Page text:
Again, during this year’s pride celebrations, TfL came out in support of the event by installing rainbow-themed roundel’s in central London stations and changing staff uniforms. The TfL commissioner’s report states: “Dressed in the colours of the rainbow and equipped with rainbow roundels, our staff sent the very clear message that London is open and welcomes you, regardless of background, religion, race, gender, disability, age or sexual orientation.”Companies such as Exterion Media and Media Agency Group are trusted partners of TfL and so are held to a high level of accountability. For this reason, outdoor advertising is considered a trusted medium for advertising due to the level of legislation written around outdoor advertising.
“People will trust outdoor advertising, that is why you see lots of finance and banking businesses use heavy outdoor advertising because trust is so important to them.” Evans also added that Facebook made use of an intensive outdoor advertising campaign after the Cambridge Analytica scandal during which Facebook came under fire for misusing user data, losing the faith of their consumer base as a result.
Ideally, we would see advertising companies only working with socially and environmentally minded companies but as Evans puts it: “businesses make far too much money from oil and petrol companies and the like, it is a nice thought for all companies to be green and to be for the good of everyone, but you can’t please everyone. Businesses are there to make money.”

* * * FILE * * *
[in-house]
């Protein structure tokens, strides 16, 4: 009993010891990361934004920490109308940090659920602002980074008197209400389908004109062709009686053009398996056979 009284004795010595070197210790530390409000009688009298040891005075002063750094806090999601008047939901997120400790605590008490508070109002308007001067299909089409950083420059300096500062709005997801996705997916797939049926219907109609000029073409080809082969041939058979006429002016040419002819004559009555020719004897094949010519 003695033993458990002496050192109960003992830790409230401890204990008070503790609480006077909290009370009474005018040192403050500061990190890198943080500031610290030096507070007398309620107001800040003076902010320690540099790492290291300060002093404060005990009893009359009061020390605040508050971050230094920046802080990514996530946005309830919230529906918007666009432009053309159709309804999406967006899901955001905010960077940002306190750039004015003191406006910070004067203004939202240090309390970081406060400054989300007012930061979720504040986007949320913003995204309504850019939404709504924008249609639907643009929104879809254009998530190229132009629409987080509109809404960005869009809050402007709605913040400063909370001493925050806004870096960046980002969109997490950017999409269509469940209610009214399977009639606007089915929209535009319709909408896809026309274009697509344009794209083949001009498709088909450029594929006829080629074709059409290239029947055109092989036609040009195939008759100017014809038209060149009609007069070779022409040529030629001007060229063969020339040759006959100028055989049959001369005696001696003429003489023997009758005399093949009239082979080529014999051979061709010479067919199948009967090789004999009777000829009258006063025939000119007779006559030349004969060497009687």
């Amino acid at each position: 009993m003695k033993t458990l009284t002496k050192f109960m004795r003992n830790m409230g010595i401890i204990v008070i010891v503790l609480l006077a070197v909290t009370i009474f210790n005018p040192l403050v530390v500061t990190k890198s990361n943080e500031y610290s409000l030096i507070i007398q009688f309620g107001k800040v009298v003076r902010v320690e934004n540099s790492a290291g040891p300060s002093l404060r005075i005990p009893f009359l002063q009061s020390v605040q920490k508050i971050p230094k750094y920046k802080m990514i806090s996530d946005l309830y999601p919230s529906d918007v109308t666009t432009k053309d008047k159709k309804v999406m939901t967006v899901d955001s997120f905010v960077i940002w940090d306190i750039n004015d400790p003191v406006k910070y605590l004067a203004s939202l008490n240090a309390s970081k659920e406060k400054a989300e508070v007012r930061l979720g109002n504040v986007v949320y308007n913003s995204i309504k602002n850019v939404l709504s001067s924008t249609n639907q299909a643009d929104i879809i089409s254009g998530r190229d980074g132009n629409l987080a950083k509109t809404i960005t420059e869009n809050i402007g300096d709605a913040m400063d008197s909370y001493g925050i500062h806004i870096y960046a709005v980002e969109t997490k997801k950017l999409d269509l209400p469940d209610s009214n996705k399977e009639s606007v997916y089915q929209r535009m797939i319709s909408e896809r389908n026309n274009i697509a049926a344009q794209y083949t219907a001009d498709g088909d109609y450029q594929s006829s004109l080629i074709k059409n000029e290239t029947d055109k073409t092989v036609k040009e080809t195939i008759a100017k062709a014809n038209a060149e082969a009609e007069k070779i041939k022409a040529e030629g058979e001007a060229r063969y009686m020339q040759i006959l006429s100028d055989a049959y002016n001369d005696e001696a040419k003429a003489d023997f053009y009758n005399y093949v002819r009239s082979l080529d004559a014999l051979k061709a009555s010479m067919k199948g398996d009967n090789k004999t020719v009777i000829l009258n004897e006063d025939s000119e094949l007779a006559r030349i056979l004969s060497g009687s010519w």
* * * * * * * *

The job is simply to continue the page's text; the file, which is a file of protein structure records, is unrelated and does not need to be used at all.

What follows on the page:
Media Agency Group has worked on advertising projects ranging from the World Avacado Organisation, a campaign that outlined the health benefits of eating avocados, with Tesco; to Jet, a fuel company that offered the chance to win £1,000 worth of free petrol.
For younger people, advertising has always been there, it is part of the fabric of city life and a majority of us are equipped to protect ourselves by reserving some logic when we make decisions based on the advertising we see.
Advertising is a by-product of life in a capitalist and democratic society. For some, it is a small price to pay for freedom. For others, it is evidence that we are racing towards a dystopian future where global corporations control our minds.
Either way, it is something that we should all be conscious of, take the time to admire and be sceptical of.
Featured image courtesy of Media Agency Group.
Edited by: Shaan Sipahimalani & Franziska Eberlein